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Of Montreal - False Priest

This album will be a certified Autumn fave.

Driven by frontman Kevin Barnes, Of Montreal are one of the most accomplished bands of their time. Boasting a massive discography, years of touring and at least seven former members (leaving a solid five, at least for the time being), ‘False Priest’ marks the tenth album from the Athens, Georgia hipsters. With an ever evolving sound, this latest record moves away from the lo-fi vibe created by MIDI instruments and adopts a more established layering of real instrumentation. Calling upon two established R&B stars to lend their unique sound, ‘False Priest’ is not dissimilar from previous offering, yet at the same time, is captivating in its own, distinct way. What we’re trying to say, in this very roundabout way, is that it’s good.

‘I Feel Ya Strutter’, the first track on this thirteen song effort, is catchy with a distinct jazz vibe – hooky in all the right places. The pace slows a little for ‘Our Riotous Defects’, but only for a while, just long enough to catch your breath, before picking up for a layered instrumental, accompanied by spoken word relaying matters of the heart. Janelle Monae lends her twinkly vocals to this one, no doubt repaying Barnes for his contribution to her album. There is a distinct ‘romantic/sexual’ focus throughout most of the tracks, highlighted nicely on ‘Sex Karma’: ‘Ain’t nobody do me better, when you hit me I’m a cloud, baby, I’m a cloud.’ Pulling in a rather delightful guest vocalist, Solange Knowles (yep, as in, BEYONCE’s sister), the female vocal harmonies are sweet and lilting, taking the edge off the raw and blunt lyrics. Also, Of Montreal and a Knowles sister, did anyone see that coming?! A little simpler, instrumentation wise, is the refreshing ‘Famine Affair’. Stripped of the tricks and hooks of neighbouring tracks, this one has a less produced, ‘raw’ feel, exposing revealing, heartfelt lyrics such as, ‘you marginalise me, you sabotage me…you even tried to make me ugly so you could have a reason to leave.’ Deep. Other standout tracks include ‘Enemy Gene’, with its futuristic, dreamy softness and ‘Coquet Coquette’ which relies on heavy drums, making for a deeper, grittier sound.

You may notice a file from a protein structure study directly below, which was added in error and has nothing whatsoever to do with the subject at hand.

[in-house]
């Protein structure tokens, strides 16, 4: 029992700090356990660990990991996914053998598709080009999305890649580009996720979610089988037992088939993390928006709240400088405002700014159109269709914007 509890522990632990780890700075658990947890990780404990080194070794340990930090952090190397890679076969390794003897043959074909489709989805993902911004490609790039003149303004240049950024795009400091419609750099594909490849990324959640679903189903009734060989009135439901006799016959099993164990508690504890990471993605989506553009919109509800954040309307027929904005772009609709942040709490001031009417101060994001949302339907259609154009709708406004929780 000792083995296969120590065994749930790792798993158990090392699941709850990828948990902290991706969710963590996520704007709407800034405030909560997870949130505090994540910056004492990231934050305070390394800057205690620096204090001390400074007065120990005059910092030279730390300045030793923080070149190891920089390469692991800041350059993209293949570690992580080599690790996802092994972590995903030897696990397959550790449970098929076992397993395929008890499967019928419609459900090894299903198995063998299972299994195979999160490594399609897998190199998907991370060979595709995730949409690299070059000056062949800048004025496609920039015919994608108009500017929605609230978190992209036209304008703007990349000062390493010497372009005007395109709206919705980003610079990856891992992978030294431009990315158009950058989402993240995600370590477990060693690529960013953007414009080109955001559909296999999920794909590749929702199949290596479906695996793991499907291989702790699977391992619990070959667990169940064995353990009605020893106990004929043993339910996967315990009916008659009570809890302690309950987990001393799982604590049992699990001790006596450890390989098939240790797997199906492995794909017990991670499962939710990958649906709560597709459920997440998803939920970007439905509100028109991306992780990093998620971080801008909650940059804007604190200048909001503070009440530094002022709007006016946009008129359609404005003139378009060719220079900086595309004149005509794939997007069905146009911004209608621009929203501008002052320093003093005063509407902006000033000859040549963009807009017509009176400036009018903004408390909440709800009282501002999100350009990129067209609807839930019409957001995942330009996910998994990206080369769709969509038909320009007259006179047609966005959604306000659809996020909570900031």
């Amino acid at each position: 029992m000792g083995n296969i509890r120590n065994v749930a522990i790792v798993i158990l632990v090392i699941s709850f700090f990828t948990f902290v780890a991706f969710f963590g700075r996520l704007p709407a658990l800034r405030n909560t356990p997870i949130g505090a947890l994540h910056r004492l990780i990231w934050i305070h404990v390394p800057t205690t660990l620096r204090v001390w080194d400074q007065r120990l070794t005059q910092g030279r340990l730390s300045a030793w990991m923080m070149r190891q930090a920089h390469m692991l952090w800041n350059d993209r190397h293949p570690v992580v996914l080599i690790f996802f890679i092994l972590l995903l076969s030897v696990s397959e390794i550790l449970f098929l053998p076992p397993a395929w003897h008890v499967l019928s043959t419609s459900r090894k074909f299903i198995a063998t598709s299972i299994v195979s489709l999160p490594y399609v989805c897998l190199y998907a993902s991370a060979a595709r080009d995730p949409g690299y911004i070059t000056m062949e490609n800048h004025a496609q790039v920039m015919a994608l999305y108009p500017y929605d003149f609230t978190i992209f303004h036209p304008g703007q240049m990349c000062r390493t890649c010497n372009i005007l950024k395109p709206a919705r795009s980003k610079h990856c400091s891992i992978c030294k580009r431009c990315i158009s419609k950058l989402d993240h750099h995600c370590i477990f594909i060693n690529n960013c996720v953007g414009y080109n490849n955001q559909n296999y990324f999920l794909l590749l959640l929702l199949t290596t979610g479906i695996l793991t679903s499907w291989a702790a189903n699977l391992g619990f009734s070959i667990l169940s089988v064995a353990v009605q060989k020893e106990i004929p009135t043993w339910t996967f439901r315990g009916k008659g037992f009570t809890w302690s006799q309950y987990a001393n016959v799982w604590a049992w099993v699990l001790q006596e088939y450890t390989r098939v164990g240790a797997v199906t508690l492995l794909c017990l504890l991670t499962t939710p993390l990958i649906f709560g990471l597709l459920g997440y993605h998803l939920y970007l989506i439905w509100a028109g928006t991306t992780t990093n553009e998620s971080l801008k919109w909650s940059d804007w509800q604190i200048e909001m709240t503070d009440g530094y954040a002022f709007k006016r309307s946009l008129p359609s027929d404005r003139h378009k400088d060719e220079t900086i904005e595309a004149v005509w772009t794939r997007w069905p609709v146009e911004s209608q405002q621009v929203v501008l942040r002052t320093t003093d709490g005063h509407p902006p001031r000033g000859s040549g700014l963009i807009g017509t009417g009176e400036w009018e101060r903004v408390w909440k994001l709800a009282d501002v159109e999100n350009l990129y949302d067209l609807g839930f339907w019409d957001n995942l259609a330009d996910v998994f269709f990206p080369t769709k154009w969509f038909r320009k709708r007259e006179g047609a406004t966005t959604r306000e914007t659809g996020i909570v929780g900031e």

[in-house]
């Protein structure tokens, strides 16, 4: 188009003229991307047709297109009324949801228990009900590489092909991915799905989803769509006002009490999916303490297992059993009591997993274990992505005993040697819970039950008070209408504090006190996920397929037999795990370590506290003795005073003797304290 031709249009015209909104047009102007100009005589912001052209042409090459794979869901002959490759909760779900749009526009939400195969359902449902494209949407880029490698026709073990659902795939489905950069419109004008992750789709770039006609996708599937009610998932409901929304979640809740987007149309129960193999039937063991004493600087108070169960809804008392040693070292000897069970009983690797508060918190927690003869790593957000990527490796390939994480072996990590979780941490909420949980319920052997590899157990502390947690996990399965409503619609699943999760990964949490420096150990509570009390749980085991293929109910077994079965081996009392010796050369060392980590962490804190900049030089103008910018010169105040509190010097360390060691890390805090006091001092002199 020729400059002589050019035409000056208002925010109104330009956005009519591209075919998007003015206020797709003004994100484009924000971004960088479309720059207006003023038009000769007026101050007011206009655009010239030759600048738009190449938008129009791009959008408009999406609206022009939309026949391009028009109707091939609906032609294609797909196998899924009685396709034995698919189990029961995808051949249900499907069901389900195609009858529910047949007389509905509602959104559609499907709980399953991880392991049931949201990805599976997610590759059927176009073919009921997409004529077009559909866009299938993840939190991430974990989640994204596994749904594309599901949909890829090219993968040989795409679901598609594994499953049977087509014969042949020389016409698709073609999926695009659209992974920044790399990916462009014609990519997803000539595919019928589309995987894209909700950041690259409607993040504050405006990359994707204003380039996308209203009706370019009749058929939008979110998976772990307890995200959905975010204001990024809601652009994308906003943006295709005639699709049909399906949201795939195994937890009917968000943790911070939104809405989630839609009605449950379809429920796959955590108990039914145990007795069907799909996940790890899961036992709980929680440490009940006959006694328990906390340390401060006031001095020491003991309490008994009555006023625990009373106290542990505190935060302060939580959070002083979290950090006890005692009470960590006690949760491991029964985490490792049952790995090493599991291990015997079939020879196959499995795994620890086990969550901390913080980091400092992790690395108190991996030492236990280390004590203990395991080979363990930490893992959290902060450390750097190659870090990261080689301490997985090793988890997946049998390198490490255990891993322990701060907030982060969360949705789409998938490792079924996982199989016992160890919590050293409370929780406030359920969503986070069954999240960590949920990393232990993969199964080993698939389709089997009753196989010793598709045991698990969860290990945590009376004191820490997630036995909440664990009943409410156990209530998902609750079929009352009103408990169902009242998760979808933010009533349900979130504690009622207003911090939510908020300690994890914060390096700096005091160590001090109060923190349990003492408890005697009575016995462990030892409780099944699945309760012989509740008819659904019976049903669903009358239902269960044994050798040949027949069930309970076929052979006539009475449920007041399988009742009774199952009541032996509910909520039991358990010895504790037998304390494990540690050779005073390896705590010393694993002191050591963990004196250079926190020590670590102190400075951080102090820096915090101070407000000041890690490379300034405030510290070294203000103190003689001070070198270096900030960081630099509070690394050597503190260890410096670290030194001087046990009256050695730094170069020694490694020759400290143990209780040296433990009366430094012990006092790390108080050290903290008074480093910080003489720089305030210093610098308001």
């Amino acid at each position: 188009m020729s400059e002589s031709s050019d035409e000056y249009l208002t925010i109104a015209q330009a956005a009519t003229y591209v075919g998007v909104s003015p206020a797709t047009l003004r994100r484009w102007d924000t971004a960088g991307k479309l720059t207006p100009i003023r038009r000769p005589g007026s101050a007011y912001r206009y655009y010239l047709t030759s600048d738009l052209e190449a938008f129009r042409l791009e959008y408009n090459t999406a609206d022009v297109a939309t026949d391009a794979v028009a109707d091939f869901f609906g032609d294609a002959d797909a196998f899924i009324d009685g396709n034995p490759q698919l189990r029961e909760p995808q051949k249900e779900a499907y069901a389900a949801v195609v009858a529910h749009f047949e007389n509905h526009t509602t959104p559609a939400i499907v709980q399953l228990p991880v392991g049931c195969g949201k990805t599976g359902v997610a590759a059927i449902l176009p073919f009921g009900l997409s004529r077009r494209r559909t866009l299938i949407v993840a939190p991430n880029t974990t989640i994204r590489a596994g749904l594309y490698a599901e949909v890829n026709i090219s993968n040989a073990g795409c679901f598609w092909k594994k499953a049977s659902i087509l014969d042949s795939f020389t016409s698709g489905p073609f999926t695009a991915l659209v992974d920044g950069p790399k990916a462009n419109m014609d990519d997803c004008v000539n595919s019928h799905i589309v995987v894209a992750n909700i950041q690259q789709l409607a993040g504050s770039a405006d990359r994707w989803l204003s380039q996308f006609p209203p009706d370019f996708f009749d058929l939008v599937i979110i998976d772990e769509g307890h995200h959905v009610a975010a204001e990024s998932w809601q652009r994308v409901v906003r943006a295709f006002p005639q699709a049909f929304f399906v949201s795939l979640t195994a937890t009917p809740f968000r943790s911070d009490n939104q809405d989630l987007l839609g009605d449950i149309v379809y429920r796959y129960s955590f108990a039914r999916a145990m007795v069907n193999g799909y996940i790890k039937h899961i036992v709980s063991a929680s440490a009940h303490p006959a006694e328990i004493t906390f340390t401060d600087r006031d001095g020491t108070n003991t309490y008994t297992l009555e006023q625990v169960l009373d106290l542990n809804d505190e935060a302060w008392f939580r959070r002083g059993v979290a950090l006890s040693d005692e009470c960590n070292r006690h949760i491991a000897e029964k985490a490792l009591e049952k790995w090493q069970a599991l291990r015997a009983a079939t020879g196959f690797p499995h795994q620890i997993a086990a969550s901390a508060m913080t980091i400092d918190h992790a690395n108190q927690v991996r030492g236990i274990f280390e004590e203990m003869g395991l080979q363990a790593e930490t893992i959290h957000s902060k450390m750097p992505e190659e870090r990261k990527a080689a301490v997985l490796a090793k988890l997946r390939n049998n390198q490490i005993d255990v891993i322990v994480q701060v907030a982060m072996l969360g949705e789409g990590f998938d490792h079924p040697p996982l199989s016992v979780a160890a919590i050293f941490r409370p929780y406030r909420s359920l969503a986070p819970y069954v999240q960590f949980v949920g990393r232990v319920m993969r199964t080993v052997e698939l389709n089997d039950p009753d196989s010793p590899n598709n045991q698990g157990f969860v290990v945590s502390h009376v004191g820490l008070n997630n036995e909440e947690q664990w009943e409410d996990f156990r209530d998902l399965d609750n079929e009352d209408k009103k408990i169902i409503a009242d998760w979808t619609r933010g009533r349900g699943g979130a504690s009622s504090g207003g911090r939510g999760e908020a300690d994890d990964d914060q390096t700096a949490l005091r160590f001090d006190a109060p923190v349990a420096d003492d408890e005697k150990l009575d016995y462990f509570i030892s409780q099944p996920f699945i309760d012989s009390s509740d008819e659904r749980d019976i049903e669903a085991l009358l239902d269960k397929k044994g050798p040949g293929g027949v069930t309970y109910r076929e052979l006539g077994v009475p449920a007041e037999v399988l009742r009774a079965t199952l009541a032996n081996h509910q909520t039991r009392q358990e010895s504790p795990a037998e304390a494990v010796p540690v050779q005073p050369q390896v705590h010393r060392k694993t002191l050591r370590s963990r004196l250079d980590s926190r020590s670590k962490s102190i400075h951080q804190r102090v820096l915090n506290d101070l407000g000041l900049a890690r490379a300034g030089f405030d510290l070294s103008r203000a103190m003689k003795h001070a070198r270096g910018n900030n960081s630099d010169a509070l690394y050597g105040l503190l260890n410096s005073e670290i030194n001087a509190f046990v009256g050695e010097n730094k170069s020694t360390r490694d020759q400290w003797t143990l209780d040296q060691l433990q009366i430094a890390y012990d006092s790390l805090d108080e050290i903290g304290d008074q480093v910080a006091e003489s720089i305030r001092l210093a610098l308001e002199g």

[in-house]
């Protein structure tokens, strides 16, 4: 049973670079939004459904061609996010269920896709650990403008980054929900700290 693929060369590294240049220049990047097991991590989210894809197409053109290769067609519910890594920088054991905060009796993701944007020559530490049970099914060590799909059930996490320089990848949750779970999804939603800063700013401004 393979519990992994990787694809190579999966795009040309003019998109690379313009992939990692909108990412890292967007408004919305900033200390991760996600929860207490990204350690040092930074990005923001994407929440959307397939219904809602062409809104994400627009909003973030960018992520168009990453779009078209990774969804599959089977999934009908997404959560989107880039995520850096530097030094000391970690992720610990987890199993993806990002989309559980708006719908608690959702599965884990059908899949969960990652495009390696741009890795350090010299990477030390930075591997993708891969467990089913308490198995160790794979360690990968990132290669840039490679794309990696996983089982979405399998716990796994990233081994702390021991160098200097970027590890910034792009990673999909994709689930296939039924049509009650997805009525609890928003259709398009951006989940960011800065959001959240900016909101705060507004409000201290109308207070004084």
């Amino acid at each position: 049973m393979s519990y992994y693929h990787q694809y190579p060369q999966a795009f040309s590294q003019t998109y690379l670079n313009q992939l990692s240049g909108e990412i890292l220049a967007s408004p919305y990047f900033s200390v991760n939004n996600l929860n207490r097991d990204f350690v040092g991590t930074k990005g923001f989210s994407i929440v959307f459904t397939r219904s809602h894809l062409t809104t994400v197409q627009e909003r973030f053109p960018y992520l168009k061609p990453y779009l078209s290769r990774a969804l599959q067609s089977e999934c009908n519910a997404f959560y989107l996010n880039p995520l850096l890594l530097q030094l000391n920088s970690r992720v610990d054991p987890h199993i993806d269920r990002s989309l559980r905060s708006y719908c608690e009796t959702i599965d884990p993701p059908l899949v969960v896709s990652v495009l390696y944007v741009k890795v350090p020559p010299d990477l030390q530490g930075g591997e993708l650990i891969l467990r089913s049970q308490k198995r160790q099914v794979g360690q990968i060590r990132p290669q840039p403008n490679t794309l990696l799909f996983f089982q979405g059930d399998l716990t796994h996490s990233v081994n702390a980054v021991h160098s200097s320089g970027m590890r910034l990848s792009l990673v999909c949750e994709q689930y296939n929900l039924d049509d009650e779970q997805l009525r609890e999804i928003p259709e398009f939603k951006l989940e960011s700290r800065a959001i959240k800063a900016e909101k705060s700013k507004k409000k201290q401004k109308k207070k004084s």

If you’re a hardened Of Montreal fan, you will not lose interest with this latest offering. If you are newer to the game, you will not look back (aside from tearing apart their back catalogue) once ‘False Priest’ pulls you in. Perhaps more relatable than their past efforts, we think this album will be a certified Autumn fave.

Tags: Of Montreal, Reviews, Album Reviews

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